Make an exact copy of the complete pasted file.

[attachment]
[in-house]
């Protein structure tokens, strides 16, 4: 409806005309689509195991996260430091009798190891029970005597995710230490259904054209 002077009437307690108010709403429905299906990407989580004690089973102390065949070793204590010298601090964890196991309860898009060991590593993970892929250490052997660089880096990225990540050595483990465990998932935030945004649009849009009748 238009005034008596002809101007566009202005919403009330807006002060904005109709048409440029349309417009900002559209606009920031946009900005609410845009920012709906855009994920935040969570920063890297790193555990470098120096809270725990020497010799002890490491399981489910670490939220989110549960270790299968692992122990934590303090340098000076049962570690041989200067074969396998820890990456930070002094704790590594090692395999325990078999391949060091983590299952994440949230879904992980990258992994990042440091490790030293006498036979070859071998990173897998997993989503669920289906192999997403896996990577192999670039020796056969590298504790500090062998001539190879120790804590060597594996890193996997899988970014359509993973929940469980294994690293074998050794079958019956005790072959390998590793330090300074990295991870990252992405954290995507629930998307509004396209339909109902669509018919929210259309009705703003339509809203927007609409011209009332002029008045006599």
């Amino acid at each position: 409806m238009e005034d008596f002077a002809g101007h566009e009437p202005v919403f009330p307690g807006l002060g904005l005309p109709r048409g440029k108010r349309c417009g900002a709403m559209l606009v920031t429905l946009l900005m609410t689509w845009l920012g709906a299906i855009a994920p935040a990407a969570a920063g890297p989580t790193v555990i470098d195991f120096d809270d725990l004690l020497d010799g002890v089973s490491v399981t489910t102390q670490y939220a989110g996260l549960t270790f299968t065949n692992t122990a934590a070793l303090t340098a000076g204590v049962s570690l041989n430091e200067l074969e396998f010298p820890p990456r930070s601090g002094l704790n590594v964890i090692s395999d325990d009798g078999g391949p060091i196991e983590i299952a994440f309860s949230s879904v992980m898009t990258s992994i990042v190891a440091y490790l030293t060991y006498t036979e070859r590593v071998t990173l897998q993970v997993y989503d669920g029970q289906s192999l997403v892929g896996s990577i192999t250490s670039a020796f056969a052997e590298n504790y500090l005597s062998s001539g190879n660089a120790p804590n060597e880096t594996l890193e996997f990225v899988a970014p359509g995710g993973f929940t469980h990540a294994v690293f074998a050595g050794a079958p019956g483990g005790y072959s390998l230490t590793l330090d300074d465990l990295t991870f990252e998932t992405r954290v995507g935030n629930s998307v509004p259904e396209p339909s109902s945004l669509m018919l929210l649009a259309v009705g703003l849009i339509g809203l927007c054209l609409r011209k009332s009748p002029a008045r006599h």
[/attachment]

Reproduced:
[in-house]
């Protein structure tokens, strides 16, 4: 409806005309689509195991996260430091009798190891029970005597995710230490259904054209 002077009437307690108010709403429905299906990407989580004690089973102390065949070793204590010298601090964890196991309860898009060991590593993970892929250490052997660089880096990225990540050595483990465990998932935030945004649009849009009748 238009005034008596002809101007566009202005919403009330807006002060904005109709048409440029349309417009900002559209606009920031946009900005609410845009920012709906855009994920935040969570920063890297790193555990470098120096809270725990020497010799002890490491399981489910670490939220989110549960270790299968692992122990934590303090340098000076049962570690041989200067074969396998820890990456930070002094704790590594090692395999325990078999391949060091983590299952994440949230879904992980990258992994990042440091490790030293006498036979070859071998990173897998997993989503669920289906192999997403896996990577192999670039020796056969590298504790500090062998001539190879120790804590060597594996890193996997899988970014359509993973929940469980294994690293074998050794079958019956005790072959390998590793330090300074990295991870990252992405954290995507629930998307509004396209339909109902669509018919929210259309009705703003339509809203927007609409011209009332002029008045006599």
């Amino acid at each position: 409806m238009e005034d008596f002077a002809g101007h566009e009437p202005v919403f009330p307690g807006l002060g904005l005309p109709r048409g440029k108010r349309c417009g900002a709403m559209l606009v920031t429905l946009l900005m609410t689509w845009l920012g709906a299906i855009a994920p935040a990407a969570a920063g890297p989580t790193v555990i470098d195991f120096d809270d725990l004690l020497d010799g002890v089973s490491v399981t489910t102390q670490y939220a989110g996260l549960t270790f299968t065949n692992t122990a934590a070793l303090t340098a000076g204590v049962s570690l041989n430091e200067l074969e396998f010298p820890p990456r930070s601090g002094l704790n590594v964890i090692s395999d325990d009798g078999g391949p060091i196991e983590i299952a994440f309860s949230s879904v992980m898009t990258s992994i990042v190891a440091y490790l030293t060991y006498t036979e070859r590593v071998t990173l897998q993970v997993y989503d669920g029970q289906s192999l997403v892929g896996s990577i192999t250490s670039a020796f056969a052997e590298n504790y500090l005597s062998s001539g190879n660089a120790p804590n060597e880096t594996l890193e996997f990225v899988a970014p359509g995710g993973f929940t469980h990540a294994v690293f074998a050595g050794a079958p019956g483990g005790y072959s390998l230490t590793l330090d300074d465990l990295t991870f990252e998932t992405r954290v995507g935030n629930s998307v509004p259904e396209p339909s109902s945004l669509m018919l929210l649009a259309v009705g703003l849009i339509g809203l927007c054209l609409r011209k009332s009748p002029a008045r006599h």